Related read: 18 Simple Ways To Keep A Positive Attitude At Work
3. Ask for more responsibility
Sometimes work gets us down because we don’t have enough to do.
Sounds crazy, but it’s true. Passing the time with busy work, finding ways to appear busy, coming up with a system to make what you do appear very complicated and difficult—these are all things we do to eat up time and they are exhausting!
Ask for more responsibility. Try it on for size. See if you don’t like having the extra expectation, and if it doesn’t make the time fly by each day.
You may also enjoy reading: How To Get Promoted—7 Traits To Get Noticed
4. Look for new ways to grow (or ask!)
When you feel like you’re in a dead-end job, you effectively de-motivate yourself and lose interest in working. Your job quickly becomes drudgery because there is no hope for anything in the future.
While not all jobs have a chance for a promotion or advancement within their defined structure, you always have the opportunity to grow in your skills and prepare for the possibility of a change in career someday.
Take classes. Attend conferences. Learn all that you can. You may find that your employer will help pay part or all of the costs associated with continuing your education.
In a dead-end job, still feeling like you can better yourself makes it feel as if the possibilities are endless.
5. Help others at work
Helping another person is the best way to get out of a depressing funk or negative attitude. Is there someone at work who is overloaded and could use a bit of help to catch up? Offer to take on some of those projects or duties.
While you don’t want to delve into the personal lives of your coworkers, you are often aware of when someone is having a difficult day. How can you help? What can you do to make their day a bit better?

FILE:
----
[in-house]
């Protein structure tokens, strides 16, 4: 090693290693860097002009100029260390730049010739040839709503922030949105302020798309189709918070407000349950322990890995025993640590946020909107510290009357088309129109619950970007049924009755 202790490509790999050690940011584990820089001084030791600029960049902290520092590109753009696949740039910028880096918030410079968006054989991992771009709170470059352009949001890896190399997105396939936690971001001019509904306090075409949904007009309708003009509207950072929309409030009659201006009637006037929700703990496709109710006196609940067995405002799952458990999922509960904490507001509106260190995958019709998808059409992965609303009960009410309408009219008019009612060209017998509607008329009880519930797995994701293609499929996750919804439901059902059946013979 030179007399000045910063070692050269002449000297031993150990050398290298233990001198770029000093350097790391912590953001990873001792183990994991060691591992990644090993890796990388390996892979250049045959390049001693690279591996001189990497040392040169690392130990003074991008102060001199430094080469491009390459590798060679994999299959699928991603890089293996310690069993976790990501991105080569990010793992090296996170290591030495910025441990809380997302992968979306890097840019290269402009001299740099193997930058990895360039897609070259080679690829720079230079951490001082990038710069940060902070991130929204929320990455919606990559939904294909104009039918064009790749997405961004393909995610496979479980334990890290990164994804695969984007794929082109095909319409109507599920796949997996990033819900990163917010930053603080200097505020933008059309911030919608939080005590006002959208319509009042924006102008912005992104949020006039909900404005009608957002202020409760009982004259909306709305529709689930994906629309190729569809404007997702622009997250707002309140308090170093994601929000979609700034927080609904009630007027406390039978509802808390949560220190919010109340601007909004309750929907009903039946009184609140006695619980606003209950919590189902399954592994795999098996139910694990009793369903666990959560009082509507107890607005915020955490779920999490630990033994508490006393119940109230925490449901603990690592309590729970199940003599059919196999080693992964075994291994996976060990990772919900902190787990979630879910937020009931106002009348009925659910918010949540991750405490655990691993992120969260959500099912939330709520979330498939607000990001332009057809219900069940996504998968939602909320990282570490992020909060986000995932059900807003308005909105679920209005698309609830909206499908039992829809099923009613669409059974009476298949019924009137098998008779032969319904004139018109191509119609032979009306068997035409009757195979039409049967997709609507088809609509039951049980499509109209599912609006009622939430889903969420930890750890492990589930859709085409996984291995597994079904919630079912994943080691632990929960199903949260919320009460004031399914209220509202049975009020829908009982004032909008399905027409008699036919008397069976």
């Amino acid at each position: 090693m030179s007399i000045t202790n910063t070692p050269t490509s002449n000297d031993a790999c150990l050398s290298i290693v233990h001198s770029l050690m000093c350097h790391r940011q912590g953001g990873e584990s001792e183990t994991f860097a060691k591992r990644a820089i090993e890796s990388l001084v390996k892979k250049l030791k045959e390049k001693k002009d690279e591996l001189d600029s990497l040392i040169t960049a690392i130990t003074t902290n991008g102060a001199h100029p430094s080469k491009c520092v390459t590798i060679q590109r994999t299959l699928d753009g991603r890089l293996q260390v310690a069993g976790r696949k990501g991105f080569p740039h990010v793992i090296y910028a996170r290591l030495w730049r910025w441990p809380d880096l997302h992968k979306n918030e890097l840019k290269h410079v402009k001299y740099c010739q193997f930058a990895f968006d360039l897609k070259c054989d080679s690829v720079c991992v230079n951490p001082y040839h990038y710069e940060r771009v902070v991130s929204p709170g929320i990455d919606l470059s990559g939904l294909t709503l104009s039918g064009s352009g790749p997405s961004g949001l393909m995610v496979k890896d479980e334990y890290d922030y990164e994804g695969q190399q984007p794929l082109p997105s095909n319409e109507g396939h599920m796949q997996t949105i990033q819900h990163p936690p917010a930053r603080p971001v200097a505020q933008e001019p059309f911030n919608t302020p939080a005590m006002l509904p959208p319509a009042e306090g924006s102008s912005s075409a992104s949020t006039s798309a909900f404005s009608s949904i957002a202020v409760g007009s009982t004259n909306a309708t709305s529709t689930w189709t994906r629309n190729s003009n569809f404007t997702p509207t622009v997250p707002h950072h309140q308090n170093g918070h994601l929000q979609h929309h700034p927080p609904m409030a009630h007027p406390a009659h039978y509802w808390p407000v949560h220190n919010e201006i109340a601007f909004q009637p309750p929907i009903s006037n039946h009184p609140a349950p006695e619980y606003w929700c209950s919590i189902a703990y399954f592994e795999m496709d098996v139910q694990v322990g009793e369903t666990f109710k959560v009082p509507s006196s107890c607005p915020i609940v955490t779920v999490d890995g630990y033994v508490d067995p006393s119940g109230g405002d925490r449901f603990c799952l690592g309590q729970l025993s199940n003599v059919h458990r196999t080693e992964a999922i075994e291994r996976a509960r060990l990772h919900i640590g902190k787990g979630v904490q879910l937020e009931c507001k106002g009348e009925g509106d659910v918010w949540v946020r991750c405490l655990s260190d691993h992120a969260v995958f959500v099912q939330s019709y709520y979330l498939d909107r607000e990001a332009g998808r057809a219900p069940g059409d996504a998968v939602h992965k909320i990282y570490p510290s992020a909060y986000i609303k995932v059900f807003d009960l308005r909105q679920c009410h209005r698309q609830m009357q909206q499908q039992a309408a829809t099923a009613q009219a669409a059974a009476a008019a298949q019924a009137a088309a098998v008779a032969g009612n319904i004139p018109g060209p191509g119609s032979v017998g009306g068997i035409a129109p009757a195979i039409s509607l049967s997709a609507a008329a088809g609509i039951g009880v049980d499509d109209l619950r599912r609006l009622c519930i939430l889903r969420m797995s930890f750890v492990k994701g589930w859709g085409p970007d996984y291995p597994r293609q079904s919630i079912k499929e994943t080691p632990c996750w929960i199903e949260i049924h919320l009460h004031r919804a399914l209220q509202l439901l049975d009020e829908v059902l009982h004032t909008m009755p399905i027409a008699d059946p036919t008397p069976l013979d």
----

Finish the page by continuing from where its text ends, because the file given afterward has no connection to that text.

When helping out your coworkers becomes a top priority, work takes on a whole new appearance. You’re not just pushing papers or developing code. You’re making people’s lives better, and you’re increasing the likelihood that they’ll pay it forward.
And that leads us to the next big change: your calling.
6. Focus on relationships
The people at work are not a means to an end. Even the most annoying person at work is, in some way, forming a relationship with you. It is up to you on whether or not these relationships will be positive or negative.
Now, you can’t change the guy who complains about everything, or who is never happy with your work. But you can change how you think about him and how you react to him. When you start to see people as people, and therefore as having the possibility of a relationship, they are less easily dismissed.
Pawns, on the other hand, serve one purpose: yours. This approach to your coworkers will put you at odds with them sooner or later. No one likes feeling as if they are being used.
7. Start your day on a good note
The easiest way to be happier at work is to start your day in a positive way. How your morning goes has a big role in how the entire day will go. If your morning gets off to a bad start, the rest of your day will carry those negative overtones.
In a study in the Academy of Management Journal, researchers found that how you start your day matters. They theorized that the start of your day is an “affective prime,” something that orients you and sets your mind to see the following events in a certain way.
Did your work day start tired and groggy? With a long and unproductive meeting? With a confrontation with your boss? While some things aren’t always in your control, you can create even small habits to get your day set on a positive note. Perhaps getting a cup of coffee or tea and savoring it for a bit before diving into work, or maybe reviewing what you did the previous day to get a better understanding of the day before logging into email. If you are on customer support for the day, give yourself a few mental moments to clear your head and get something positive under the belt before logging into the help desk and dealing with the sometimes negative messages that await you.